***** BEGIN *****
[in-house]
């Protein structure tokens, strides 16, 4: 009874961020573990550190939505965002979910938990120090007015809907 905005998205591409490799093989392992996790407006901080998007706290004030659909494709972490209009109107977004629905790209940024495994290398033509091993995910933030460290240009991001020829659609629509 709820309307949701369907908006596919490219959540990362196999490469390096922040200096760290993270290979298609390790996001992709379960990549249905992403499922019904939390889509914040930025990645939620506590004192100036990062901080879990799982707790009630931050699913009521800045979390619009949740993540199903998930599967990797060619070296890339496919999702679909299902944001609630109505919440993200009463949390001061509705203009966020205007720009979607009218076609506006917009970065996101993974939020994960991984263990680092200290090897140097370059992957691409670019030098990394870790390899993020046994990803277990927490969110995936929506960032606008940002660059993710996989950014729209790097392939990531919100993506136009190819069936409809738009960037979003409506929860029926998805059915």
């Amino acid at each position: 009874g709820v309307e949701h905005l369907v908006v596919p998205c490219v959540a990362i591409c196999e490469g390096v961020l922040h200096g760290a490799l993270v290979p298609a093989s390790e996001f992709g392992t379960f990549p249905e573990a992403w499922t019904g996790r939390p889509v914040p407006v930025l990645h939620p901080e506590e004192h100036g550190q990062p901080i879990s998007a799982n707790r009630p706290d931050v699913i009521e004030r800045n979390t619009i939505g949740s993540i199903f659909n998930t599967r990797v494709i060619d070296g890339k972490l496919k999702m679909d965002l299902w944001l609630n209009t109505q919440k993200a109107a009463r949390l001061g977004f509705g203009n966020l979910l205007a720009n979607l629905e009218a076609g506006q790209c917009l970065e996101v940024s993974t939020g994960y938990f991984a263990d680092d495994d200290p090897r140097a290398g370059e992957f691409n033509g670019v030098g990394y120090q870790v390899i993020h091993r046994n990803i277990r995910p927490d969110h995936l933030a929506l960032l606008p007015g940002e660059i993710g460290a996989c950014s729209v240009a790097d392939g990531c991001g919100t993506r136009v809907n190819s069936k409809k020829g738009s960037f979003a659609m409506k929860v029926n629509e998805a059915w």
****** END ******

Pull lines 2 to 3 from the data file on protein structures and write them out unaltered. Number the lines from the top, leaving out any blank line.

């Protein structure tokens, strides 16, 4: 009874961020573990550190939505965002979910938990120090007015809907 905005998205591409490799093989392992996790407006901080998007706290004030659909494709972490209009109107977004629905790209940024495994290398033509091993995910933030460290240009991001020829659609629509 709820309307949701369907908006596919490219959540990362196999490469390096922040200096760290993270290979298609390790996001992709379960990549249905992403499922019904939390889509914040930025990645939620506590004192100036990062901080879990799982707790009630931050699913009521800045979390619009949740993540199903998930599967990797060619070296890339496919999702679909299902944001609630109505919440993200009463949390001061509705203009966020205007720009979607009218076609506006917009970065996101993974939020994960991984263990680092200290090897140097370059992957691409670019030098990394870790390899993020046994990803277990927490969110995936929506960032606008940002660059993710996989950014729209790097392939990531919100993506136009190819069936409809738009960037979003409506929860029926998805059915």
């Amino acid at each position: 009874g709820v309307e949701h905005l369907v908006v596919p998205c490219v959540a990362i591409c196999e490469g390096v961020l922040h200096g760290a490799l993270v290979p298609a093989s390790e996001f992709g392992t379960f990549p249905e573990a992403w499922t019904g996790r939390p889509v914040p407006v930025l990645h939620p901080e506590e004192h100036g550190q990062p901080i879990s998007a799982n707790r009630p706290d931050v699913i009521e004030r800045n979390t619009i939505g949740s993540i199903f659909n998930t599967r990797v494709i060619d070296g890339k972490l496919k999702m679909d965002l299902w944001l609630n209009t109505q919440k993200a109107a009463r949390l001061g977004f509705g203009n966020l979910l205007a720009n979607l629905e009218a076609g506006q790209c917009l970065e996101v940024s993974t939020g994960y938990f991984a263990d680092d495994d200290p090897r140097a290398g370059e992957f691409n033509g670019v030098g990394y120090q870790v390899i993020h091993r046994n990803i277990r995910p927490d969110h995936l933030a929506l960032l606008p007015g940002e660059i993710g460290a996989c950014s729209v240009a790097d392939g990531c991001g919100t993506r136009v809907n190819s069936k409809k020829g738009s960037f979003a659609m409506k929860v029926n629509e998805a059915w």